Prepared statements are a common way to execute parameterized queries in JDBC. For example, the following SQL might be used to retrieve a list of all users whose first or last name matches a particular character sequence:
SELECT * FROM user WHERE first_name LIKE ? or last_name LIKE ?
Parameter values are supplied at runtime via indexed setter methods defined by the
statement.setString(1, pattern); statement.setString(2, pattern);
This works fine for simple queries, but it becomes increasingly difficult to manage as the number of parameters grows. It is also redundant – although this query only requires a single argument, two parameter values must be supplied.
The Java Persistence API (JPA) provides a more convenient alternative using named parameters. For example, the above query might be written as follows in JPQL:
SELECT u FROM User u WHERE u.firstName LIKE :pattern or u.lastName LIKE :pattern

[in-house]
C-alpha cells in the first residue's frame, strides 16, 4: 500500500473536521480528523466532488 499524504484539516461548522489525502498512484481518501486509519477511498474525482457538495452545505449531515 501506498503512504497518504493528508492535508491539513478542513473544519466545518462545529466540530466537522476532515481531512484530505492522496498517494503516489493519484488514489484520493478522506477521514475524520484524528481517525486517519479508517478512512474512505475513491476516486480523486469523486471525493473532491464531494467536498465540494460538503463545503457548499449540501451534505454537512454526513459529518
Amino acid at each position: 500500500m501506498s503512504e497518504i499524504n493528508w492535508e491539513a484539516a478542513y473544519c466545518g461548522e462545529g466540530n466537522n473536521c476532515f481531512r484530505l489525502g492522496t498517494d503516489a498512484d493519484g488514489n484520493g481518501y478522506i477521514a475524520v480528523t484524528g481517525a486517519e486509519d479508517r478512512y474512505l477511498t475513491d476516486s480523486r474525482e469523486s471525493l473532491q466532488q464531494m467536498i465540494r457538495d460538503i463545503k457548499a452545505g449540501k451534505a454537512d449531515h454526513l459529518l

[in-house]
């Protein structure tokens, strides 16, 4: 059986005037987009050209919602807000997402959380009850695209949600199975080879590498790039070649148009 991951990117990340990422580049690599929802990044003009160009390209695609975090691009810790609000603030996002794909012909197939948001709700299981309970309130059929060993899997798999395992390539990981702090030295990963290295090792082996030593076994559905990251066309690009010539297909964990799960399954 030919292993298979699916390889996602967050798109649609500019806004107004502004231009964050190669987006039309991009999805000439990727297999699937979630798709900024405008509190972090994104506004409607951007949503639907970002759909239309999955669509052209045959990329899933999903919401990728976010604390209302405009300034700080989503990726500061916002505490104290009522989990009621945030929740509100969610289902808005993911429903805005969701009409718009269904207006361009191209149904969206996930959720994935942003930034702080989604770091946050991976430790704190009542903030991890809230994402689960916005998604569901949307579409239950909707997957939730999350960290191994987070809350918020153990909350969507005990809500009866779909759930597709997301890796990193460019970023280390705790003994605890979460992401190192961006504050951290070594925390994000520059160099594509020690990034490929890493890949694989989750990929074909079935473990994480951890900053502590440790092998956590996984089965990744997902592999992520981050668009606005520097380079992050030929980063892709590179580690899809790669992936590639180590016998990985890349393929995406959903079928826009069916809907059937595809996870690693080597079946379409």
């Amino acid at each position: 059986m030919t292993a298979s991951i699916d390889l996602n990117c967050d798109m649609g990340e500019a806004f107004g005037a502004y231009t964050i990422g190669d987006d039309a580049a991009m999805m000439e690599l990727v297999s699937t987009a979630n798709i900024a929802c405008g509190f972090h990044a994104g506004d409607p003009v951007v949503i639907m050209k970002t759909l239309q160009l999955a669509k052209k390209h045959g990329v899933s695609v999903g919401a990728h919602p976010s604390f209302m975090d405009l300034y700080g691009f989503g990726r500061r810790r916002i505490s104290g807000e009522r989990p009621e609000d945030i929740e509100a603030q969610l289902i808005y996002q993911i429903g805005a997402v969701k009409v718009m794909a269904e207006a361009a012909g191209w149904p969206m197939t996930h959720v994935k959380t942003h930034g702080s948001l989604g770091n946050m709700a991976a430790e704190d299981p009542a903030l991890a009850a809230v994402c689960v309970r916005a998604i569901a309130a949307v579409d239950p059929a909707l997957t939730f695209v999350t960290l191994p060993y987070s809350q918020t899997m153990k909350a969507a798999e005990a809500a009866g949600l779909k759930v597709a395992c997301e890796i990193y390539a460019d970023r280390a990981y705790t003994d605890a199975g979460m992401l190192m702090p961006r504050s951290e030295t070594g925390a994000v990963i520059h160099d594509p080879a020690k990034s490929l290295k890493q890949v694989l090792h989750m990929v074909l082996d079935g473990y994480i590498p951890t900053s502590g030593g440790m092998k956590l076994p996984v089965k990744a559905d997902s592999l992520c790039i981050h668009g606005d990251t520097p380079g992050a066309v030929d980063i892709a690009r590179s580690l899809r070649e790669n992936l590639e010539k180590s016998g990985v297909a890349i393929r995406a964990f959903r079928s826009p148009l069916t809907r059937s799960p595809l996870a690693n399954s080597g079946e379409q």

This is more readable and less verbose, as the caller only needs to provide the value of the "pattern" parameter once. It is also more resilient to changes, as the arguments are not dependent on ordinal position. Unfortunately, it requires a JPA-compliant object-relational mapping (ORM) framework such as Hibernate, a dependency that may not be satisfiable in all situations.
org.jtemplate.sql.Parameters class provided by the JTemplate framework brings named parameter support to JDBC. The
parse() method of this class is used to create a
Parameters instance from a JPA-like SQL query; for example:
SELECT * FROM user WHERE first_name LIKE :pattern or last_name LIKE :pattern
It takes a string or reader containing the query text as an argument:
Parameters parameters = Parameters.parse(sqlReader);
getSQL() method of the
Parameters class returns the processed query in standard JDBC syntax. This value can be used in a call to
PreparedStatement statement = connection.prepareStatement(parameters.getSQL());
Parameter values are specified via the
The values are applied to the statement via the
Once applied, the query can be executed:
ResultSet resultSet = statement.executeQuery();
Parameters is not limited to queries; it can also be used for updates.
A complete example using the
Parameters class can be found here. It is a simple REST service that allows a caller to search a database of pets by owner name. The source code for the class itself is available here.
For more ways to simplify Java development, please see my projects on GitHub: